Select Committee on Public Accounts Minutes of Evidence

Examination of Witnesses (Questions 240-259)



  240. For the year 2000 we had 2,500 tip-offs of which 15 per cent were investigated, ie 375, of which two led to prosecutions. The figure you gave for fraud between the UK and the EU was one case of fraud in the year 2000 compared with 408 in the European Union and yet there were 375 criminal investigations. I cannot stack up how this follows through given your definition of fraud, which is something intentional.
  (Mr McNeill) I think given the complexity of the figures, would it be helpful if we were to supply them to the Committee in tabular form with the details.

  241. It is not the figures I am confused about.
  (Mr McNeill) I can read them out again, Chairman.

  242. Are my figures not right? 2,500 tip-offs, of which 15 per cent led to criminal investigation equals 375. In the year 2000 there were two prosecutions and the figures you gave the Committee for fraud compared with irregularity between the UK and EU is one case of fraud in the UK compared with 408 in the EU.[16]

  (Mr McNeill) No, I am sorry, I said it represented 15 per cent of the criminal investigations undertaken, not that 15 per cent of the calls resulted in criminal investigations. I think my understanding of the situation is we received 2,500 calls and of the number of criminal investigations undertaken by counter-fraud compliance units, 15 per cent was the last year figure to the best of my understanding and that is what then was investigated. How many prosecutions those result in I will have to get back to you on.

  243. Of the 2,500 tip-offs, how many led to criminal investigations?
  (Mr McNeill) I do not have that figure. All I know is that of the total number of investigations it represents 15 per cent. If you look at criminal investigations in the year 2000 it was 137.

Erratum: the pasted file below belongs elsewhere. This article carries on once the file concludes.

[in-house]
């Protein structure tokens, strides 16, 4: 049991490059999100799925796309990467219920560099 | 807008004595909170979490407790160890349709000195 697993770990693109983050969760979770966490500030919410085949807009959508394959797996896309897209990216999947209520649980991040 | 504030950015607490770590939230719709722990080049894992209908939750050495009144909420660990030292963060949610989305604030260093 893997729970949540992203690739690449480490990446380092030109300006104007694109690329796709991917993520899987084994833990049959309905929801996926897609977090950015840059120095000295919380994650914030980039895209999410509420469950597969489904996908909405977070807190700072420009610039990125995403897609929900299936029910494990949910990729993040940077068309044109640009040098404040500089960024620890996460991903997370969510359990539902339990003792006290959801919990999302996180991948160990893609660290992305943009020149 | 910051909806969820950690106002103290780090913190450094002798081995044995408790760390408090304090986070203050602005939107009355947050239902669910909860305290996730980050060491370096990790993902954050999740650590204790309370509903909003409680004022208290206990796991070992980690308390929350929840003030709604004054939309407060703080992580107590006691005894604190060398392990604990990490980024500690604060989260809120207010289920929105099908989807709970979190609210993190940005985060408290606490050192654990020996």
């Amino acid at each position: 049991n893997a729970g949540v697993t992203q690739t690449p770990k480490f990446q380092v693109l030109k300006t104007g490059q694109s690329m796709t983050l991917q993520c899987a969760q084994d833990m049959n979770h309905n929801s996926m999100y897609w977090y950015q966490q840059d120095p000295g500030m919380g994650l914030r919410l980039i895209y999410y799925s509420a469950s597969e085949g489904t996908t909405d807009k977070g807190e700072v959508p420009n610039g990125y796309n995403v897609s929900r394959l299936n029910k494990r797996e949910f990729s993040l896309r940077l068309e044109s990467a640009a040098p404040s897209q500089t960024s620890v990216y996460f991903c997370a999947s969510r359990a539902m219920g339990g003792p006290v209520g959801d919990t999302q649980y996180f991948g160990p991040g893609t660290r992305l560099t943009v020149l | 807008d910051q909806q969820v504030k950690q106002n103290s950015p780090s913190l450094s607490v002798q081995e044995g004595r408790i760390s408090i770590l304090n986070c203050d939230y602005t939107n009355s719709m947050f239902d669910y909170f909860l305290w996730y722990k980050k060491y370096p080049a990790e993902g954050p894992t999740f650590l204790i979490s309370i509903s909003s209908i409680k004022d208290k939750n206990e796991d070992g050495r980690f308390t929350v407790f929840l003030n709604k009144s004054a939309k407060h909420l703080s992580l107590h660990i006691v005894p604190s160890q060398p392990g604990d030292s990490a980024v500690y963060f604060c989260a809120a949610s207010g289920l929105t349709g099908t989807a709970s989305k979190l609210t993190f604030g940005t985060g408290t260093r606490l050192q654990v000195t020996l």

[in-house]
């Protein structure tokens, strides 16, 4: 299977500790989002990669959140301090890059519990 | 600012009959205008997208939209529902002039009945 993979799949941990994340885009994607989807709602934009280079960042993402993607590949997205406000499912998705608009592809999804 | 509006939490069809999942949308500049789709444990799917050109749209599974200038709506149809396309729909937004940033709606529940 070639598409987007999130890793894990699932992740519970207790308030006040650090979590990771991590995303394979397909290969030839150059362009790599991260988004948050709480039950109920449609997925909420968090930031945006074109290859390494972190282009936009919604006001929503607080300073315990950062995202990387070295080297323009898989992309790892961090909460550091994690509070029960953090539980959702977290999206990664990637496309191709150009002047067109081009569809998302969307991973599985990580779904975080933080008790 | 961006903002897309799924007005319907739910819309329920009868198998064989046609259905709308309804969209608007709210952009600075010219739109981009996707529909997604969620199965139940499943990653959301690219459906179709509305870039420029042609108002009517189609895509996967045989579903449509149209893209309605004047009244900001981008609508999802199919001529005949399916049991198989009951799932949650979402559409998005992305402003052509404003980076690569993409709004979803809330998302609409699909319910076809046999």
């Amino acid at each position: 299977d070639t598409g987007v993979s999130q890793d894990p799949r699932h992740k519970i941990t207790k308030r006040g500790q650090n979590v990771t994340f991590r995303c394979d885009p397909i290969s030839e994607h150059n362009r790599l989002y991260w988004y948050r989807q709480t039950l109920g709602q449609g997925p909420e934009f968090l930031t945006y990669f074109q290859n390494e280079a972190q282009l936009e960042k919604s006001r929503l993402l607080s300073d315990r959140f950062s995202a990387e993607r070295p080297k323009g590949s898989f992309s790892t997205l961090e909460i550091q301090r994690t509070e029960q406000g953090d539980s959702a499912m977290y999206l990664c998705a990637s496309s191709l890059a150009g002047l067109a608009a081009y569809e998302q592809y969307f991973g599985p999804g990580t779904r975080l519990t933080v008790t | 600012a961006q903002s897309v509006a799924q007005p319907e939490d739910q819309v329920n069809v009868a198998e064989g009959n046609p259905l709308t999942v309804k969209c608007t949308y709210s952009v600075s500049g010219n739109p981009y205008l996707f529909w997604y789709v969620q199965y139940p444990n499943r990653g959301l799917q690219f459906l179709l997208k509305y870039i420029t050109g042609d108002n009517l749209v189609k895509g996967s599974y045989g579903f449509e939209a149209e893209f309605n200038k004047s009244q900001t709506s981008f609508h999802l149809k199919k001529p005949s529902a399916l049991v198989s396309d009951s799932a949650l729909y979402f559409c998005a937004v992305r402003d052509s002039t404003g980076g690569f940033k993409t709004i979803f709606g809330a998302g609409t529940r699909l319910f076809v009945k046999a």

244. Where is this 15 per cent coming from?
  (Mr McNeill) Fifteen per cent of those arose from initial consideration of the 2,500 calls on the help line. As I have mentioned, a significant percentage of the calls relate to black milk, milk quota issues which were easily rectified once one identified where the lorry came from. That is an inspection issue, not a criminal investigation.

  245. Right. 137 criminal investigations, you are saying only two of those were intentional?
  (Mr MacKinnon) No, I do not think we are saying that. I think what we are saying is that in two cases we got enough evidence to take the cases into court. Many of the others would have led to recovery action being taken against the individuals. Some will have led to other action being taken, probably warning letters and so forth. I cannot break them all down but all of them will have been investigated as cases where the investigators thought that there was a strong possibility that at the end of it they would get a prosecution. In not all those cases was it possible.

  246. You feel you have got enough evidence to reclaim back money paid to people but not enough money to prosecute. It just seems odd that you have got enough evidence for one but not for the other.
  (Mr MacKinnon) We have a very strong hand where recovery is concerned because these are repeat customers and if we are satisfied—

  247. Are you recovering money unjustly?
  (Mr Bender) As I am sure the Committee knows, Government departments need to follow the Attorney-General's guidelines in deciding whether it is in the public interest to prosecute and in gathering different levels of proof required for criminal/civil proceedings. So there is a lower threshold of activity and, if you like, definition of public interest in recovering as opposed to prosecuting. I know this is an issue the Committee have cross-examined predecessors on as to whether enough prosecutions happen. As I say, all Departments need to follow the Law officers' guidelines on whether it is in the public interest to proceed with prosecution.